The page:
The new targets for bombing included the German transport infrastructure and perhaps most importantly the synthetic oil plants on which the Wehrmacht was increasingly dependent. In combination with renewed attacks on the Ploesti oilfields the mobility of the Heer was drastically reduced, and the Luftwaffe found much of its strength grounded, even as factories worked desperately to turn out more airframes and engines. That the synthetic fuel plants had not been earlier was a serious tactical error on the Allies part and correcting it hardly supported Harris’ arguments on the decisive use of airpower. The synthetic oil plants offered a singular chokepoint that was highly vulnerable to bombing, it hardly supported the notion that the war could be won from the air [5].

One group that benefitted from the attacks on the German railway system were the surviving Jews of Europe. The demise of Himmler had seen some reduction in the priority of shipping Jews to the death camps as the Wehrmacht was able to reassert the importance of allocating the available rolling stock to the movement of military supplies and with so much more being lost in the renewed bombing campaign the flow of people to the death camps slowed considerably, though it did not stop entirely. None of this reflected any covert effort to undermine the Holocaust, whatever some officers claimed at their war crimes trials, the harsh reality was that Hitler was still convinced the war could be won and so he was willing to accept the idea that the final annihilation of the Jews was simply being delayed temporarily [6].

The loss of mobility crippled the ability of the Wehrmacht to respond to fresh attacks in the east and west and the advances of the Western Allies and the USSR cut into the resources desperately needed to sustain war production. It was a down spiral that the Reich could not escape from and as the spring of 1944 arrived and the Allies began to push into Germany proper they were faced by an army that was rapidly being driven back to an almost 19th century level, with the modern spearheads on which the Wehrmacht had depended for its fearsome reputation in the beginning of the war breaking down and disintegrating in the face of shortages of men and materiel that no amount of Goebbels’ propaganda could make up for. The remaining factories of Germany were falling idle by April of 1944 and this collapse could leave no one in any doubt that the end was rapidly approaching for the Reich [7].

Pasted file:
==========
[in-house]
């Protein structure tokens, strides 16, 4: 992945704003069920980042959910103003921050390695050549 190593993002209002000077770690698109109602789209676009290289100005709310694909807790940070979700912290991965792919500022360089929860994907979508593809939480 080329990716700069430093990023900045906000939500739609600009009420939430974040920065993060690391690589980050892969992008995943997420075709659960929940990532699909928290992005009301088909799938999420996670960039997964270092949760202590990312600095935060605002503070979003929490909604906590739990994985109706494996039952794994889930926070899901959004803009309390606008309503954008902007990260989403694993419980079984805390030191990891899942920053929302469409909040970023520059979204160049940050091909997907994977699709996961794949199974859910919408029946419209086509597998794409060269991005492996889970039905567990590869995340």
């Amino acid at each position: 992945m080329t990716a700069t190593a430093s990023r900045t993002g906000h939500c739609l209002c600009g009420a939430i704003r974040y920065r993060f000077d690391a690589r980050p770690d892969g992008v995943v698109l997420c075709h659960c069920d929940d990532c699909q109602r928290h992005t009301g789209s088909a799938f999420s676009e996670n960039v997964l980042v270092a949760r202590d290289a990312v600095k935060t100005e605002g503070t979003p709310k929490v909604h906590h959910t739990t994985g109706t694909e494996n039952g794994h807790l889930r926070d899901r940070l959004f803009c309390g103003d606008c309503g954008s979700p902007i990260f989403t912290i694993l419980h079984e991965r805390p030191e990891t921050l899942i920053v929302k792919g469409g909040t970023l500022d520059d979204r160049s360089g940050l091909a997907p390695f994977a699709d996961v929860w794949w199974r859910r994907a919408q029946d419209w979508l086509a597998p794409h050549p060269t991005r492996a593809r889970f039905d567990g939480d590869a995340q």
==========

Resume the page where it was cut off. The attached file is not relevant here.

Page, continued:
[1] Again if anyone is interested in the workings of Nazi Germany ‘Wages of Destruction’ is an excellent book.

[2] The wonder weapons are getting the star treatment while such mundanities as tanks and guns have to make do.

[3] OTL 1944 was when Speer moved from simply offering up optimistic estimates to outright cooking the books.

[4] This was a real tactic and highly effective if you didn’t care if your workers froze or died of pneumonia.

[5] It was a huge blunder to ignore them OTL.

[6] And what of the Warsaw Ghetto? It’s still there ITTL.

[7] The question is what date will the war end now?
 
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Imagine the Germans been so desperate that they began to send Beutepanzers previously captured in the East to the Western Front (including Lend-Lease ones!)
 

Garrison

Donor
Imagine the Germans been so desperate that they began to send Beutepanzers previously captured in the East to the Western Front (including Lend-Lease ones!)
Hitler, and the Generals are still more worried about the east than the west. Hitler thinks they can still inflict some sort of crippling blow, the Generals just don't want the Red Army in Berlin.
 
Really curious to see where the post-war dividing lines will be drawn given that the Allies are within the striking distance of the Rhine while the Soviets have only just crossed the Dnieper, if not worse.
 

Garrison

Donor
Really curious to see where the post-war dividing lines will be drawn given that the Allies are within the striking distance of the Rhine while the Soviets have only just crossed the Dnieper, if not worse.
There's no question of excluding the Soviets from a role in Germany, but how much of a role is matter that will be settled on the battlefield.
 
There's no question of excluding the Soviets from a role in Germany, but how much of a role is matter that will be settled on the battlefield.
Of course the Soviet will get their occupation zone. But if that zone is separated from the rest of the USSR by an independent Polish state, their position isn't particularly good.
 
I get the feeling that despite what is signed by the Germans, they will keep fighting as long as they can in the east almost until they are taken by the Allies driving East into Poland.

I can also see Stalin getting more desperate to take the OTL Warsaw Pact countries before the Allies get there too. Its far harder to have "free" elections for the Communists to win if there are actual impartial observers on the ground.
 
Imagine the Germans been so desperate that they began to send Beutepanzers previously captured in the East to the Western Front (including Lend-Lease ones!)
OTL they tried to defend the western coast with captured 1940s vintage French and British tanks and equipment[1] - that went well. While it shows a willingness to use what ypu have, it also shows they were struggling with resources.